Although Julia got her start later in life, she made a monumental impact. I can’t imagine what she would have accomplished had she started in her 20′s. Who knows where we would be now, having had that much time with Julia. Her life, her love and her relentless dedication to the kitchen has shaped us, and for that we are better people and supremely grateful.
Julia, you are the chocolate to our mousse, and we thank you for the light of your life. Happy birthday darling.
When I plan a meal, I have several check points I go through. I want to be sure that the meal is comprised of ingredients from the current season, and that on a whole, the meal feels cohesive from start to finish. If we are having friends join us, I also try to plan a dessert of some sort. This is usually my favorite part of the meal and the item I spend the most time thinking about. I’m a self diagnosed sugar fiend, so naturally this area excites me the most.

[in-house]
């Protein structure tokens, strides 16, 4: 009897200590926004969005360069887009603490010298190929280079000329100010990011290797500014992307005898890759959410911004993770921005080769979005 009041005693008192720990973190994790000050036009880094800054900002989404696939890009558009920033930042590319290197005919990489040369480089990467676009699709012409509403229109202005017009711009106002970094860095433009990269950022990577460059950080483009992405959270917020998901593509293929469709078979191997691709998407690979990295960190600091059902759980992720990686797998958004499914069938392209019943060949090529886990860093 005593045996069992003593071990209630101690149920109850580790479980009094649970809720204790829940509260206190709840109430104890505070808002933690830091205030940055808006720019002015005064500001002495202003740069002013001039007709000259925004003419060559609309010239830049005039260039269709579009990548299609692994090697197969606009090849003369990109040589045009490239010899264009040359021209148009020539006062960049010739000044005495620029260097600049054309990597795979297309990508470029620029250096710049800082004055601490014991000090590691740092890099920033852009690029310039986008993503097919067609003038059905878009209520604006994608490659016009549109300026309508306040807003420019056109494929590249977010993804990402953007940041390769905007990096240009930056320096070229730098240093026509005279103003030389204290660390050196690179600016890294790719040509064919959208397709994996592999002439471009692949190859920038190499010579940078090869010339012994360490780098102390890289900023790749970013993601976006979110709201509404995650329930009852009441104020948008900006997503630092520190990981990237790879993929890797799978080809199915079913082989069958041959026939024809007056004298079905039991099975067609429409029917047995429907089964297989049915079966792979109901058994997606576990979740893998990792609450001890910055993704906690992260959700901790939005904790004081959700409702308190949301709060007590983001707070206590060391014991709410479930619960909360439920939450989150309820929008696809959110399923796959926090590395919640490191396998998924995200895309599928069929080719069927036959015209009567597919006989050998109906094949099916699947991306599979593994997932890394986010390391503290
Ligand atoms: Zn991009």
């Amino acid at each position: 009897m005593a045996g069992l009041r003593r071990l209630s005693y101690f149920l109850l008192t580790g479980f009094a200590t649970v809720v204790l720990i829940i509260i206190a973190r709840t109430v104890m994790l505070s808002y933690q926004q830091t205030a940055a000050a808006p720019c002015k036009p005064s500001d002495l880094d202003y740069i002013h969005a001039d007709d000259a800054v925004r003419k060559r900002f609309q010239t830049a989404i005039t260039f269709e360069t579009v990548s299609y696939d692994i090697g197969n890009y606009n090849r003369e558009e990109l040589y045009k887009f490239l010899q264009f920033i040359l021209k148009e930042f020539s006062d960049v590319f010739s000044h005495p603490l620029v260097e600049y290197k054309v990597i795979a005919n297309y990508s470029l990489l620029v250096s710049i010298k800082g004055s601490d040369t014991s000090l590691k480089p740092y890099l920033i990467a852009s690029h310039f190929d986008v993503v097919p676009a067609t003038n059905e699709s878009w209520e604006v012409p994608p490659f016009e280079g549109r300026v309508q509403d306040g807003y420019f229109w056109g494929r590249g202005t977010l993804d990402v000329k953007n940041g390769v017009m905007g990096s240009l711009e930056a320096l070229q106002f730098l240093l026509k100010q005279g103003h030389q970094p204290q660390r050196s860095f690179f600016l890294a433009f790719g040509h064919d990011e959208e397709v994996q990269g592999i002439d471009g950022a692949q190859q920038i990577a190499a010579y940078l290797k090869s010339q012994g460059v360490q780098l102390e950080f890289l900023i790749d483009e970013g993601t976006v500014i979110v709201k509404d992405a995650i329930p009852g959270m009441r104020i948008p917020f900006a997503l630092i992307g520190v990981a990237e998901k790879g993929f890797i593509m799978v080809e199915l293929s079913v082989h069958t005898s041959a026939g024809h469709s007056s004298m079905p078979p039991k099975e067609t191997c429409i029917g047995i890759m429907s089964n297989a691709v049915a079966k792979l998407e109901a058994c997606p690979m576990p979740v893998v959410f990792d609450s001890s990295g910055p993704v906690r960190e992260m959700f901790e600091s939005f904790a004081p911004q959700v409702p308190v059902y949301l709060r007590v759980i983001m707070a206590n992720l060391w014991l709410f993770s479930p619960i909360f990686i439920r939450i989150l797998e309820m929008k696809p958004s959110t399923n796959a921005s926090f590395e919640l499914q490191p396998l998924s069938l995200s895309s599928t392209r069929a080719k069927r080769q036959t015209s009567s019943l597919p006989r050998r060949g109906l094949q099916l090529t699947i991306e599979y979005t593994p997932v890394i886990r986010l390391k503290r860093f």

Most often, I like to dream up desserts that have several elements and can take hours, but when we are planning a meal for the middle of the week that doesn’t always work out very well. Unless we just decide to forgo dinner altogether and serve dessert alone, I better think of something a little more speedy.
During the summer, I tend toward the natural bounty of fruit that needs little done to it, if anything at all. Fresh peaches, while amazing in cobblers and crisps, can be divine all by themselves and as far as I’m concerned, make an excellent dessert. However, roasting them for a bit and then topping them a sprinkle of crisp and a dollop of creme fraiche won’t make anyone I know turn up their nose.